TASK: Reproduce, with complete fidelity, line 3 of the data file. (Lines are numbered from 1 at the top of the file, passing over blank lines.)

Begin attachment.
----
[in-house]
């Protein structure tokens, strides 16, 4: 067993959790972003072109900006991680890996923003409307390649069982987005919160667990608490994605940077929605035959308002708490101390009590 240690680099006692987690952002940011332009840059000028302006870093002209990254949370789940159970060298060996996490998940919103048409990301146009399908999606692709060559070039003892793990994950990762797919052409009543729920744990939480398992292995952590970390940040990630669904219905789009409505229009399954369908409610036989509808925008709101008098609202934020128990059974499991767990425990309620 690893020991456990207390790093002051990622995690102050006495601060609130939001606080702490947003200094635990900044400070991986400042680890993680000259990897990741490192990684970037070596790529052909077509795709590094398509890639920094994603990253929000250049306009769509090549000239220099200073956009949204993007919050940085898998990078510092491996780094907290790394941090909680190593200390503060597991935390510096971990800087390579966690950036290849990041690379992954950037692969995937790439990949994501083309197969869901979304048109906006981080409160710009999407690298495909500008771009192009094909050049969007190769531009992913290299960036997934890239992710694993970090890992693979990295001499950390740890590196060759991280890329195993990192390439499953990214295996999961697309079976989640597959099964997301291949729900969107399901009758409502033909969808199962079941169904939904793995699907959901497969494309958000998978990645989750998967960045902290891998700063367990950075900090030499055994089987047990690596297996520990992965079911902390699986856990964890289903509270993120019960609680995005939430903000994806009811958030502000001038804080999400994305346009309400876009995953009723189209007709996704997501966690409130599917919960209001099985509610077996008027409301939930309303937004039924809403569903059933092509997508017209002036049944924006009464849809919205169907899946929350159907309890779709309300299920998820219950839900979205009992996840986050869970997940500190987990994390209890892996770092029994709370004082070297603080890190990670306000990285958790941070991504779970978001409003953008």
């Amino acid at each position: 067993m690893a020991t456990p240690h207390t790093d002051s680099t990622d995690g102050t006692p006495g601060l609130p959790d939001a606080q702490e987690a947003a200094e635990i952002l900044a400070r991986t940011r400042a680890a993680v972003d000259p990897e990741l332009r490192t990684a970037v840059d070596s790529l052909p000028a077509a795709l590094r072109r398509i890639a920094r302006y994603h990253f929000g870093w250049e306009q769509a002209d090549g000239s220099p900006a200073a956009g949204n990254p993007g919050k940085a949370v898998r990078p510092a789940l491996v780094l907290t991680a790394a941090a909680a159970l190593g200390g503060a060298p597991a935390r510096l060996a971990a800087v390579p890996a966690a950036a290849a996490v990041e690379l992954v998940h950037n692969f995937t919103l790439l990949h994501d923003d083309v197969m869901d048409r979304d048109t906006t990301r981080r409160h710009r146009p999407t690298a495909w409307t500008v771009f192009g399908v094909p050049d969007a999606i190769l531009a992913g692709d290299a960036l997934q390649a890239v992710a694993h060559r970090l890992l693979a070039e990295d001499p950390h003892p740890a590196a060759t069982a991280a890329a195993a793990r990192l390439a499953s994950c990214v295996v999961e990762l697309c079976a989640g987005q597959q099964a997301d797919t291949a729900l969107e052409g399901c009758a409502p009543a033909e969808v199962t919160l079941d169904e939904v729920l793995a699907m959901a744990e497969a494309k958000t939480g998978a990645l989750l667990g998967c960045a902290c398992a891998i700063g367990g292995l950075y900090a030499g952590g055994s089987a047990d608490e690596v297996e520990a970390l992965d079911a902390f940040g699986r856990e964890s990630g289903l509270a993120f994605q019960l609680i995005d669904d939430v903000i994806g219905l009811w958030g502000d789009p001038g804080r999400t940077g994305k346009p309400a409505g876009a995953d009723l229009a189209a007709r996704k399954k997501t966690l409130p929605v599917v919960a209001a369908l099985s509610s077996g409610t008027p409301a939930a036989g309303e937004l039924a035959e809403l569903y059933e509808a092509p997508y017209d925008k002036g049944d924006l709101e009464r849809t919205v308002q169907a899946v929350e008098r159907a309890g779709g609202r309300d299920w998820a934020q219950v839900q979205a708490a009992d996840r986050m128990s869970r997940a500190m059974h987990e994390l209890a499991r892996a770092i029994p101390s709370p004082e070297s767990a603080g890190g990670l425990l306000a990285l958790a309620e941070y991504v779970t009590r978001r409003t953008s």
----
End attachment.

């Amino acid at each position: 067993m690893a020991t456990p240690h207390t790093d002051s680099t990622d995690g102050t006692p006495g601060l609130p959790d939001a606080q702490e987690a947003a200094e635990i952002l900044a400070r991986t940011r400042a680890a993680v972003d000259p990897e990741l332009r490192t990684a970037v840059d070596s790529l052909p000028a077509a795709l590094r072109r398509i890639a920094r302006y994603h990253f929000g870093w250049e306009q769509a002209d090549g000239s220099p900006a200073a956009g949204n990254p993007g919050k940085a949370v898998r990078p510092a789940l491996v780094l907290t991680a790394a941090a909680a159970l190593g200390g503060a060298p597991a935390r510096l060996a971990a800087v390579p890996a966690a950036a290849a996490v990041e690379l992954v998940h950037n692969f995937t919103l790439l990949h994501d923003d083309v197969m869901d048409r979304d048109t906006t990301r981080r409160h710009r146009p999407t690298a495909w409307t500008v771009f192009g399908v094909p050049d969007a999606i190769l531009a992913g692709d290299a960036l997934q390649a890239v992710a694993h060559r970090l890992l693979a070039e990295d001499p950390h003892p740890a590196a060759t069982a991280a890329a195993a793990r990192l390439a499953s994950c990214v295996v999961e990762l697309c079976a989640g987005q597959q099964a997301d797919t291949a729900l969107e052409g399901c009758a409502p009543a033909e969808v199962t919160l079941d169904e939904v729920l793995a699907m959901a744990e497969a494309k958000t939480g998978a990645l989750l667990g998967c960045a902290c398992a891998i700063g367990g292995l950075y900090a030499g952590g055994s089987a047990d608490e690596v297996e520990a970390l992965d079911a902390f940040g699986r856990e964890s990630g289903l509270a993120f994605q019960l609680i995005d669904d939430v903000i994806g219905l009811w958030g502000d789009p001038g804080r999400t940077g994305k346009p309400a409505g876009a995953d009723l229009a189209a007709r996704k399954k997501t966690l409130p929605v599917v919960a209001a369908l099985s509610s077996g409610t008027p409301a939930a036989g309303e937004l039924a035959e809403l569903y059933e509808a092509p997508y017209d925008k002036g049944d924006l709101e009464r849809t919205v308002q169907a899946v929350e008098r159907a309890g779709g609202r309300d299920w998820a934020q219950v839900q979205a708490a009992d996840r986050m128990s869970r997940a500190m059974h987990e994390l209890a499991r892996a770092i029994p101390s709370p004082e070297s767990a603080g890190g990670l425990l306000a990285l958790a309620e941070y991504v779970t009590r978001r409003t953008s």